Phase 1 is the arctic front. It will be moving into the Inland Northwest today (Friday). Here's the University of Washington WRF model forecast temperatures for this morning at 7am.
You can see the coldest air is just north of the US/Canada border, as well as in northwest Montana. Now look at the forecast for this afternoon:
More blue and purple color. In other words, temperatures in some locations will be falling today instead of rising. That happens a lot in the winter for folks in the Dakotas or Minnesota. Here in the Inland NW though, we typically find this is hard to do. So temperatures may rise a couple of degrees, but not a lot.
The northeast winds will blow all night and through Saturday. It will be a rather raw day on Saturday. Below is the WRF forecast for Saturday afternoon. Temperatures east of the Cascades will be in the teens with a stiff northeast wind. Not a good day for outdoor activities.
It will be interesting to watch the temperature at Spokane Airport on Saturday. The coldest March day in Spokane is 13F, which occurred on March 12, 1906. At this point, our forecast is for 14F. So it's gonna be close.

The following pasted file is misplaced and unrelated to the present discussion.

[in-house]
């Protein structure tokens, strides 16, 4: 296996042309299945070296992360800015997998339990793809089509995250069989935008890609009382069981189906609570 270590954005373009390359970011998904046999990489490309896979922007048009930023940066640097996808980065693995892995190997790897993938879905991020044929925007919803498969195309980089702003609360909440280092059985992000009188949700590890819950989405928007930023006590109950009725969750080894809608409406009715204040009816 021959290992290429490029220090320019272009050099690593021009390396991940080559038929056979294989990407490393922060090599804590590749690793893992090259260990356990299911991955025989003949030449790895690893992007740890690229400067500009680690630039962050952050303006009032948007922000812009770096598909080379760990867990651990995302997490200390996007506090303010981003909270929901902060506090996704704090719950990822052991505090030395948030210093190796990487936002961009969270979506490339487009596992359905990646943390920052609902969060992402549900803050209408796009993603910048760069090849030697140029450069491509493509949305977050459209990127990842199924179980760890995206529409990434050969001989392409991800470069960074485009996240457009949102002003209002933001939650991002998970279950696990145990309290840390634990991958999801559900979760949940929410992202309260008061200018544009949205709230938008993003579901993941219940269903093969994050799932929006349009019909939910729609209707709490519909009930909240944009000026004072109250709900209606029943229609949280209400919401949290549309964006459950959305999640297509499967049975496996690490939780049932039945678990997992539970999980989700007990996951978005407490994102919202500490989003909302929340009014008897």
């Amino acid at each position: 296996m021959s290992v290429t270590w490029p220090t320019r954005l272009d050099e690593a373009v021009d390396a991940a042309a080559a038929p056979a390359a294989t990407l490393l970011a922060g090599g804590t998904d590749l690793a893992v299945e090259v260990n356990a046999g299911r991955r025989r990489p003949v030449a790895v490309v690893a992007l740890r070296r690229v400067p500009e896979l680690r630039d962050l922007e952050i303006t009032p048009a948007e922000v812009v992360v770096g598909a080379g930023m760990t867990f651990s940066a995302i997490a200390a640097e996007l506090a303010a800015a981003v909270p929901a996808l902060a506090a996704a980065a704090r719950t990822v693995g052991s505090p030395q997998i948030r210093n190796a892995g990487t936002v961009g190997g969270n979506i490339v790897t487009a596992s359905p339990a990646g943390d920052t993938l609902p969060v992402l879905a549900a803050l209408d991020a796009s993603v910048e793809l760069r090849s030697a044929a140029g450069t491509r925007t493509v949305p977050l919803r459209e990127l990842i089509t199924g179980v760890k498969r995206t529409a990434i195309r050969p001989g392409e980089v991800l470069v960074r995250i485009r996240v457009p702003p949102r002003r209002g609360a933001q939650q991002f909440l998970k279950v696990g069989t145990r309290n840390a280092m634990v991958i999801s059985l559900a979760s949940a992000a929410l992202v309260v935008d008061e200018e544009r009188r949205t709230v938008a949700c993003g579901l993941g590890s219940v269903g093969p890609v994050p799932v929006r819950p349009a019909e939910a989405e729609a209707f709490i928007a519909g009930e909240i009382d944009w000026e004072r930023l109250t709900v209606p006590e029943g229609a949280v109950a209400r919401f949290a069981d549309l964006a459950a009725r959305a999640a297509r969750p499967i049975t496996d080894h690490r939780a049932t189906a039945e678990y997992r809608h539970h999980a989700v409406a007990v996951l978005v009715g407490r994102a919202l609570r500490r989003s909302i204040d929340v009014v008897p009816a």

OK, so we'll have plenty of cold air. But we need some moisture. And that's Phase 2. There is a moist warm front in the Pacific headed our way. Here's the satellite image from Friday morning.
|IR Satellite image 1015am PST|
The batch of clouds over the West Coast will stay south of us, giving California some much-needed rain. We might see a little light snow from it on Saturday afternoon/evening, just a dusting if anything. Our storm is in the middle of the image, south of the Aleutian Islands. We won't see the entire storm. But the important part is that band of clouds north of the Hawaiian Islands. This won't be a true "pineapple express", but similar to it.
That moisture will reach our area late Saturday night. Snow will start in earnest before sunrise Sunday and continue through Sunday night before changing over to rain on Monday.
How much snow will we get? Here's a display of the GFS and NAM forecast snowfall.
The GFS forecasts are in the blue/purple colors, and the NAM are in the red/orange colors. The white lines area averages of the various models. Time goes from left to right. So you can see that one GFS forecast gives us 14", while a NAM forecast would give us only 3". That's quite a range. But it's not unusual. We often see these kinds of differences in the computer models.
We've discussed in a previous post on this blog the difficulty of forecasting snowfall. Even if you get the temperature and moisture forecast correct, the snow ratio can still make a big difference. A light fluffy snow would pile up a lot more than a wet heavy snow.
Here's our current forecast for snowfall Sunday through Monday morning.
As we saw, there's still a lot of variation in how this event could pan out.
After this event, we will warm up and change to rain. There is the potential for some heavy rain around Wednesday or Thursday. This coupled with the melting snow and frozen ground could lead to more flooding problems, similar to what we saw in mid-February.